Denmark withholds aid to Tanzania over homophobia

Persecution of LGBTQ+ people by a Tanzanian governor appears to have resulted in Denmark withdrawing millions of kroner in aid to the developing country.

Denmark withholds aid to Tanzania over homophobia
Minister for International Development Ulla Tørnæs. File photo: Ólafur Steinar Gestsson/Ritzau Scanpix

Minister for International Development Ulla Tørnæs said in parliament this week that the government will withhold 65 million kroner which was scheduled to be paid to the east African country this year.

“I am very concerned over the negative developments in Tanzania, most recently with the completely unacceptable homophobic statements from a commissioner,” Tørnæs, who did not name the official in question, said.

“Respect for human rights is one of the most important priorities in Denmark’s foreign partnerships. That includes the right not to be discriminated against based on sexual orientation,” she added.

Paul Makonda, governor of Dar-es-Salaam, the largest city in Tanzania, recently called for residents to denounce gay and lesbian people to authorities.

According to a report by broadcaster DR, Makonda also said that he would appoint investigators to search for homosexual people on social media in order to arrest them.

Up to 30 years in prison can be given in Tanzania for being in a same-sex relationship.

The east African country was the second-largest beneficiary of Danish foreign aid in 2017, receiving a total of 349 million kroner, but Makonda’s comments have thrown the future of that economic backing into doubt.

“Several forms of freedom are under increasing pressure. That’s why, in my view, it is necessary to re-evaluate Denmark’s engagement in Tanzania,” Tørnæs said.

The minister has also postponed a scheduled visit to the country.

She will discuss with EU counterparts later this month the future form of aid to Tanzania.

“We will thoroughly assess the situation together. That is the best way to follow up on our goals for development, democracy and human rights for the people of Tanzania,” she said.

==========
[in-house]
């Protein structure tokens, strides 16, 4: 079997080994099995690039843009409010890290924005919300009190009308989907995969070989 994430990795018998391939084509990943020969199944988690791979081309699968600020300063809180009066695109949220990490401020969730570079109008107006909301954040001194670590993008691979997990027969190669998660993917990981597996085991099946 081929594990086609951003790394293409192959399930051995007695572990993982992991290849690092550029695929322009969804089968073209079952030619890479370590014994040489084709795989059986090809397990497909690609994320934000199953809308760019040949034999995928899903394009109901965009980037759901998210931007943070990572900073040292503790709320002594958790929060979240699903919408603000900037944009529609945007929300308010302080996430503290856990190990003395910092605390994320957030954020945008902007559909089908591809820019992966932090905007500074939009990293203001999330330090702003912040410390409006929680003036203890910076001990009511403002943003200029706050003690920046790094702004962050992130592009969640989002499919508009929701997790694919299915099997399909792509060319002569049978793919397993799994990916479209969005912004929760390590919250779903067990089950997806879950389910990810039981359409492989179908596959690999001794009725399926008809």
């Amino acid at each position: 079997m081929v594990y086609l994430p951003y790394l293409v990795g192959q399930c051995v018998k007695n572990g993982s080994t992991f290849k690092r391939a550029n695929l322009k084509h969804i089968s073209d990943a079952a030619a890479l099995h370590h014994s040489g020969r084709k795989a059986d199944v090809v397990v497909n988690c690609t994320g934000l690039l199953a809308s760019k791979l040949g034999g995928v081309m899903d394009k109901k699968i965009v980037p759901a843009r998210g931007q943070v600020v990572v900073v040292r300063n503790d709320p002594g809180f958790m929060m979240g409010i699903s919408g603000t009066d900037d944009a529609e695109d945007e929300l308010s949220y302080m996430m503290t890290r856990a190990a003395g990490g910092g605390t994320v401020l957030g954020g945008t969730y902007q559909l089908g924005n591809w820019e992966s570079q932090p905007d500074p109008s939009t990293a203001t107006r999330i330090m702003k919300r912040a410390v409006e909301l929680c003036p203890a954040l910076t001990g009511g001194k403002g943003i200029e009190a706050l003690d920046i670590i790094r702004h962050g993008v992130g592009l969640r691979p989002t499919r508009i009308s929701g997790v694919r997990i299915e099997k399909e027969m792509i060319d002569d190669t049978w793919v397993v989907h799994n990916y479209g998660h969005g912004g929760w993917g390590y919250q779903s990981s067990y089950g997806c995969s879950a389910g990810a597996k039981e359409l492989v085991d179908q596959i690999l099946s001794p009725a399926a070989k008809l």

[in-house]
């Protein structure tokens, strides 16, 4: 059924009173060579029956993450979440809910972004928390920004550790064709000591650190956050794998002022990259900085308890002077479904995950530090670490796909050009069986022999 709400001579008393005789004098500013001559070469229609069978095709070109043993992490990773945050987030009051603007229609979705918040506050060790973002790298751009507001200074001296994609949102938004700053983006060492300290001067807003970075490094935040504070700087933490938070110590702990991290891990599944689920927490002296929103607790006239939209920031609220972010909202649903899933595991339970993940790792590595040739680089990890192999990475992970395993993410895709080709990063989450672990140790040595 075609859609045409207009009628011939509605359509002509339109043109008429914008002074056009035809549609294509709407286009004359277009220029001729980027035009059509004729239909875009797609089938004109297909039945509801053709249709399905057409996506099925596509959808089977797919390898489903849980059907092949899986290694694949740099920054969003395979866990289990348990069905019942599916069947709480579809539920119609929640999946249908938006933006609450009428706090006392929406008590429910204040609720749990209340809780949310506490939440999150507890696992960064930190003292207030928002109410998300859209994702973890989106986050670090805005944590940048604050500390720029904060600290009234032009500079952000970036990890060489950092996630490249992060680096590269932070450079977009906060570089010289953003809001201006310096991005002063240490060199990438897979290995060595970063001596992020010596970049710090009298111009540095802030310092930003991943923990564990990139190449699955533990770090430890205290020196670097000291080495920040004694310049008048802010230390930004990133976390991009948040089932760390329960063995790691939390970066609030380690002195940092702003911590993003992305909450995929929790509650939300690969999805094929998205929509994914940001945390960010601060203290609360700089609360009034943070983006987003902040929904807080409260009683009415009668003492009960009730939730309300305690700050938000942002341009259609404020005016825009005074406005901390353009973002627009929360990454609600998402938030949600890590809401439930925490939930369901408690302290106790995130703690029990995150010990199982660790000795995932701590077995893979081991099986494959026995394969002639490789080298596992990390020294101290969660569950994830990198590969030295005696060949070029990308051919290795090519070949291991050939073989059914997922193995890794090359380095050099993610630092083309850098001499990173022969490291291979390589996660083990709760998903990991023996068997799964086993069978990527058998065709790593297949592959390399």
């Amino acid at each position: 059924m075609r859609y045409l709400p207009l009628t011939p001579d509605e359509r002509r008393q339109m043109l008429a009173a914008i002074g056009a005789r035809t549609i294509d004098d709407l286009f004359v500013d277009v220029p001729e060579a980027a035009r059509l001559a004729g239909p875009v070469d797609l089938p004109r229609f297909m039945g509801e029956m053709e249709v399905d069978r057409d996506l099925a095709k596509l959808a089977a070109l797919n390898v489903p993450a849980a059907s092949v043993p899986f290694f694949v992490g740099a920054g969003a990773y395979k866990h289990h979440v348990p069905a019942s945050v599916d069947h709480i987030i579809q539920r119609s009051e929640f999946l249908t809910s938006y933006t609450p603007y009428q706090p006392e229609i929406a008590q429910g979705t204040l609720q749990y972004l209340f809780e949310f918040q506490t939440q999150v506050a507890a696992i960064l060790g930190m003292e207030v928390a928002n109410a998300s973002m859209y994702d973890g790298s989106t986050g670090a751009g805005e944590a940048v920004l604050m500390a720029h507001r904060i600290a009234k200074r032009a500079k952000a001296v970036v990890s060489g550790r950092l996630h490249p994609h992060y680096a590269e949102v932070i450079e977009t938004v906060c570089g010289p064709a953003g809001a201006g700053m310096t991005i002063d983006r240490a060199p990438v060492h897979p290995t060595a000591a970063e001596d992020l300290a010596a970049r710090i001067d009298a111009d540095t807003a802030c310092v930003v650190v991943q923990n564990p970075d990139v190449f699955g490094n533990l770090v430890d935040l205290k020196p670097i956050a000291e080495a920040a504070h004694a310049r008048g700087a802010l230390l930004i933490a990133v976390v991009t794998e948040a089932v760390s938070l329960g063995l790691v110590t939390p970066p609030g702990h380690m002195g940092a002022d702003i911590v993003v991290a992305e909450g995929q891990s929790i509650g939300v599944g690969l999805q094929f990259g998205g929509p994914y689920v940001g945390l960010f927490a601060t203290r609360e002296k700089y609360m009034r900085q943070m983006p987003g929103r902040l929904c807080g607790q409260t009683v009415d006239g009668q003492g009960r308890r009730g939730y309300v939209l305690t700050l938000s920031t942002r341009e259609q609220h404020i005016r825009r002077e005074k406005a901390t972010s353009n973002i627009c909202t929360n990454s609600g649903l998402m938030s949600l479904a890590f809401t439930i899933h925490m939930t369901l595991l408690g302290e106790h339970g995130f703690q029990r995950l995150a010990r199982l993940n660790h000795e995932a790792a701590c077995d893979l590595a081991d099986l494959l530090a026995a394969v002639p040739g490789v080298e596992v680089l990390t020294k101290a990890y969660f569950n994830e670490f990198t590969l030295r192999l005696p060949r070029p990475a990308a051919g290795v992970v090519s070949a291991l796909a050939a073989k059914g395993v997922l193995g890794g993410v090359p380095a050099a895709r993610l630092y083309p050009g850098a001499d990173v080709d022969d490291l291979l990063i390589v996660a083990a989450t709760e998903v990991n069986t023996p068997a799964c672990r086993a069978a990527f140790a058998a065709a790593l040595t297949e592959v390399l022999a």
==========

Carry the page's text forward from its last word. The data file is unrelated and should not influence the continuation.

Makonda does not regret the comments, for which he has received international criticism, DR reports.

“I prefer to anger (critical) countries than to anger God,” he said according to the broadcaster.

Tørnæs will redistribute the aid money that had been allocated to Tanzania, with 40 million kroner now set to be given to local organisations that promote human rights.

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Denmark to criminalise hate speech against trans people

The Danish government wants to add new terms to the country’s hate speech laws to protect trans people from discrimination.

Denmark to criminalise hate speech against trans people
Photo: Emil Helms/Ritzau Scanpix

The Social Democratic minority government plans to add the terms gender identity (kønsidentitet), gender expression (kønsudtryk) and sex characteristics (kønskarakteristika) to section 266b of the criminal law code – commonly known as the ‘Racism Paragraph’.

Newspaper Kristeligt Dagblad, which was first to report the proposed law change, writes that it would be made with the intention of preventing hate speech against trans people.

The law change would mean that hate speech against trans and intersexual people would be treated as a crime on the same basis as all homophobic and racist speech.

The proposal is supported by left wing parties the Red Green Alliance and Socialist People’s Party, with the Social Liberal party also in support in principle. As such, it has a theoretical parliamentary majority in support.

Denmark’s racism paragraph was originally enacted in 1939 in an effort to prevent antisemitism.

Given the cultural value placed on free speech in Denmark, it has traditionally been interpreted in a way that still allows pointed statements to be made in public debate without these being judged as racist, according to an expert on the law.

READ ALSO: Why Denmark's free speech tradition is not a free pass for Quran burning

“The paragraph works well,” University of Southern Denmark law professor Sten Schaumburg-Müller told Kristeligt Dagblad.

“You have to reach a certain level of offensiveness before statements break the law, and this is out of consideration for free speech,” he explained.

“For example, you would have to say that a particular group are cancerous tumours or rodents that must be exterminated in order for it to be criminal,” the professor elaborated.

Minister for equality Mogens Jensen declined to comment to the newspaper on plans to update the law, but the Social Democratic spokesperson, Lars Aslan Rasmussen, confirmed its intention to prevent hate speech and incitement to criminal activity.